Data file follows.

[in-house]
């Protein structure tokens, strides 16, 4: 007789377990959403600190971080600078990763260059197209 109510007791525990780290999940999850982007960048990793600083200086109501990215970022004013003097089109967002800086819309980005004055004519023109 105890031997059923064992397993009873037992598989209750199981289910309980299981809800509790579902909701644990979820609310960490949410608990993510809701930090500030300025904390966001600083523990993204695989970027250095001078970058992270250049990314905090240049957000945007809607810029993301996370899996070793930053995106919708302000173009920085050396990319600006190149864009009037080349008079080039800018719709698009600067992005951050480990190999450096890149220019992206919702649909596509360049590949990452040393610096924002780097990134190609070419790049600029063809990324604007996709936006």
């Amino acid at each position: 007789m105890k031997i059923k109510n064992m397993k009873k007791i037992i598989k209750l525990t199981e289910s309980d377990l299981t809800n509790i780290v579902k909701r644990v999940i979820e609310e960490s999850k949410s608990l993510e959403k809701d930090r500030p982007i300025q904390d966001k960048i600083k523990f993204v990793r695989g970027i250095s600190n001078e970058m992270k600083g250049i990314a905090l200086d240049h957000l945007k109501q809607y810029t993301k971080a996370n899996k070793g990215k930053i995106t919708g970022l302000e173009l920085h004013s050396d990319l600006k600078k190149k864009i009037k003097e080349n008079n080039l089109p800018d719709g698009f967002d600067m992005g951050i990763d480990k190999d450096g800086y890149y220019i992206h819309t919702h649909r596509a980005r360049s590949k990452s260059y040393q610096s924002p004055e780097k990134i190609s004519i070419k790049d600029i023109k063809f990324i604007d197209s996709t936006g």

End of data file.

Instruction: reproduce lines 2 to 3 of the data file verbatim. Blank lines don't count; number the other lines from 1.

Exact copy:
């Protein structure tokens, strides 16, 4: 007789377990959403600190971080600078990763260059197209 109510007791525990780290999940999850982007960048990793600083200086109501990215970022004013003097089109967002800086819309980005004055004519023109 105890031997059923064992397993009873037992598989209750199981289910309980299981809800509790579902909701644990979820609310960490949410608990993510809701930090500030300025904390966001600083523990993204695989970027250095001078970058992270250049990314905090240049957000945007809607810029993301996370899996070793930053995106919708302000173009920085050396990319600006190149864009009037080349008079080039800018719709698009600067992005951050480990190999450096890149220019992206919702649909596509360049590949990452040393610096924002780097990134190609070419790049600029063809990324604007996709936006």
């Amino acid at each position: 007789m105890k031997i059923k109510n064992m397993k009873k007791i037992i598989k209750l525990t199981e289910s309980d377990l299981t809800n509790i780290v579902k909701r644990v999940i979820e609310e960490s999850k949410s608990l993510e959403k809701d930090r500030p982007i300025q904390d966001k960048i600083k523990f993204v990793r695989g970027i250095s600190n001078e970058m992270k600083g250049i990314a905090l200086d240049h957000l945007k109501q809607y810029t993301k971080a996370n899996k070793g990215k930053i995106t919708g970022l302000e173009l920085h004013s050396d990319l600006k600078k190149k864009i009037k003097e080349n008079n080039l089109p800018d719709g698009f967002d600067m992005g951050i990763d480990k190999d450096g800086y890149y220019i992206h819309t919702h649909r596509a980005r360049s590949k990452s260059y040393q610096s924002p004055e780097k990134i190609s004519i070419k790049d600029i023109k063809f990324i604007d197209s996709t936006g």